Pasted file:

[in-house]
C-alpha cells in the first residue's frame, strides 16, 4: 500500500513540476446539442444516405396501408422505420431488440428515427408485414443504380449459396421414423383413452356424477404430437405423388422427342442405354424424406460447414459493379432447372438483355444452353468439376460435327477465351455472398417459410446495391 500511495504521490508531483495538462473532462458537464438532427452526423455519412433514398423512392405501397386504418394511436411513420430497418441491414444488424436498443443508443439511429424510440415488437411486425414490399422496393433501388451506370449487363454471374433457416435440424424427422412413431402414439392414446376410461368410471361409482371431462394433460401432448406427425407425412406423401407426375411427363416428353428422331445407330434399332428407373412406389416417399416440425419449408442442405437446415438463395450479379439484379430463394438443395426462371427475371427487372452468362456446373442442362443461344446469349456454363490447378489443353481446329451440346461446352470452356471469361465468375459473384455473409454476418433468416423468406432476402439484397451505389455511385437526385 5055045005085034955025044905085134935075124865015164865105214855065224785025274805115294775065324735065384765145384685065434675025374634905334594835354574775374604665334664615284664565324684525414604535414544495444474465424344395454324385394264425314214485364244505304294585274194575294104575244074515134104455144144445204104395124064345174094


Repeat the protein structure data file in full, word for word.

[in-house]
C-alpha cells in the first residue's frame, strides 16, 4: 500500500513540476446539442444516405396501408422505420431488440428515427408485414443504380449459396421414423383413452356424477404430437405423388422427342442405354424424406460447414459493379432447372438483355444452353468439376460435327477465351455472398417459410446495391 500511495504521490508531483495538462473532462458537464438532427452526423455519412433514398423512392405501397386504418394511436411513420430497418441491414444488424436498443443508443439511429424510440415488437411486425414490399422496393433501388451506370449487363454471374433457416435440424424427422412413431402414439392414446376410461368410471361409482371431462394433460401432448406427425407425412406423401407426375411427363416428353428422331445407330434399332428407373412406389416417399416440425419449408442442405437446415438463395450479379439484379430463394438443395426462371427475371427487372452468362456446373442442362443461344446469349456454363490447378489443353481446329451440346461446352470452356471469361465468375459473384455473409454476418433468416423468406432476402439484397451505389455511385437526385 5055045005085034955025044905085134935075124865015164865105214855065224785025274805115294775065324735065384765145384685065434675025374634905334594835354574775374604665334664615284664565324684525414604535414544495444474465424344395454324385394264425314214485364244505304294585274194575294104575244074515134104455144144445204104395124064345174094